product

Ametista

D

Product

6/10

Pigmentation

5/10

Texture

8.5/10

Longevity

6/10

Application

4/5

Results
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Saturday, October 5th, 2013

Chanel Bronze Ligne Graphique de Chanel
Chanel Bronze Ligne Graphique de Chanel

Chanel Bronze Ligne Graphique de Chanel ($34.00 for 0.08 oz.) is described as a “bronze khaki.” It’s a dark, gold-shimmered bronze with olive undertones and a pearly sheen. The brush doesn’t apply opaque product in a single stroke; it really has to be layered, but it dries fairly quickly and doesn’t apply perfectly smooth, so building in layers tends to result in an uneven texture. The color is striking, but the application leaves something to be desired. Once applied, it doesn’t budge, smudge, or fade–I wore it for a total of twelve hours–and didn’t seem to streak or run when my eyes watered (and later, when I dabbed water on it to test its water-resistant claim). The wear was good, but the color payoff and application were where it needed improvement. Buxom Come Over (P, $17.00) is less warm-toned. Urban Decay Smog (P, $19.00) is lighter. Urban Decay Roach (P, $19.00) is redder-toned. Urban Decay Hustle (LE, $19.00) is more muted. Illamasqua Wisdom (P, $27.50) is darker. See comparison swatches.

Bronze Platine Mascara Gel Irise ($34.00 for 0.28 oz.) is described as a “platinum bronze.” It’s a warm-toned, metallic bronze with gold and copper shimmer. It’s supposed to be a top coat for lashes and deliver “sheer, bronze-platinum iridescence,” which can be applied over bare lashes or over black mascara. I really wasn’t able to see difference when applied over bare lashes. I thought–at best–it lightened my black-brown lashes a little bit, but I could have been wishing that given how subtle the impact was. I didn’t see sparkle, shimmer, or color change. Maybe my lashes are too fine to show the effect or catch the sparkles, because when I applied over mascara, I was able to see very, very tiny bits of sparkle sparsely over the lashes. I think the effect is too subtle to really merit the product; you could get a similar effect by dusting a loose, shimmery eyeshadow on lashes (or mixed with clear brow gel/mascara for better hold). You can also use liquid glitter eyeliner and paint across the tips of lashes for a sparkly effect. I don’t have any actual dupes for this, as I can’t say I’ve tried many (possibly none previously) top coats for lashes. Normally, I’d consider this a loss for dark lashes like mine but Chanel actually expects this to be layered over black mascara, so that’s not really an excuse.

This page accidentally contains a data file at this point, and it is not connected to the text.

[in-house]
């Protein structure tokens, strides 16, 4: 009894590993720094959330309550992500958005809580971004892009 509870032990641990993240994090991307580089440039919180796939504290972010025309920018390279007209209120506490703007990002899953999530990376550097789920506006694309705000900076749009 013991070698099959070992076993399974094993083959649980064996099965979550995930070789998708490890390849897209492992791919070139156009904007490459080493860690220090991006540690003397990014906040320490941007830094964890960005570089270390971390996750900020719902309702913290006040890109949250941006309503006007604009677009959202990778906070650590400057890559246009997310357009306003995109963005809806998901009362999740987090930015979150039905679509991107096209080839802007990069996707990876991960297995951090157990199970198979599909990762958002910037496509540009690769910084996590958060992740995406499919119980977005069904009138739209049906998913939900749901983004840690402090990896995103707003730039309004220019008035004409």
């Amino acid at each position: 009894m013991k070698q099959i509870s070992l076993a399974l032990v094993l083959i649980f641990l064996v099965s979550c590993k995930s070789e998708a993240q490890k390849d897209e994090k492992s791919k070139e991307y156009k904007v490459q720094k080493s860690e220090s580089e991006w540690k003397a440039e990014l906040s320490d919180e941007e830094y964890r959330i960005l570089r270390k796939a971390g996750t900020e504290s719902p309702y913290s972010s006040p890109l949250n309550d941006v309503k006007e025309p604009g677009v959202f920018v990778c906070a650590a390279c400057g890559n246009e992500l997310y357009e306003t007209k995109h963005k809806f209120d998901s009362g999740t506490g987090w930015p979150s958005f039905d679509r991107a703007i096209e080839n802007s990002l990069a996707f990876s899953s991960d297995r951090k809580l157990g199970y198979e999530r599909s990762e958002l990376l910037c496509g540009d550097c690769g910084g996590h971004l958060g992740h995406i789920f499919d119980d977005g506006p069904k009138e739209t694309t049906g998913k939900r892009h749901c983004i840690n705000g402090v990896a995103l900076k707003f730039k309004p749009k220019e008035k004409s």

The Glossover

LE
product

Bronze

C-

Product

6/10

Pigmentation

7/10

Texture

7/10

Longevity

10/10

Application

2.5/5

Results
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Dupes
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LE
product

Bronze Platine

F

Almost nothing shows up over bare lashes and only a faint dusting of shimmer is visible when layered over black mascara. It was not an effect that was ever even remotely visible unless I had my nose to the mirror. It seemed pigmented when I brushed the wand against my arm, but on lashes, not so much. It's supposed to be sheer, but this was too close to invisible.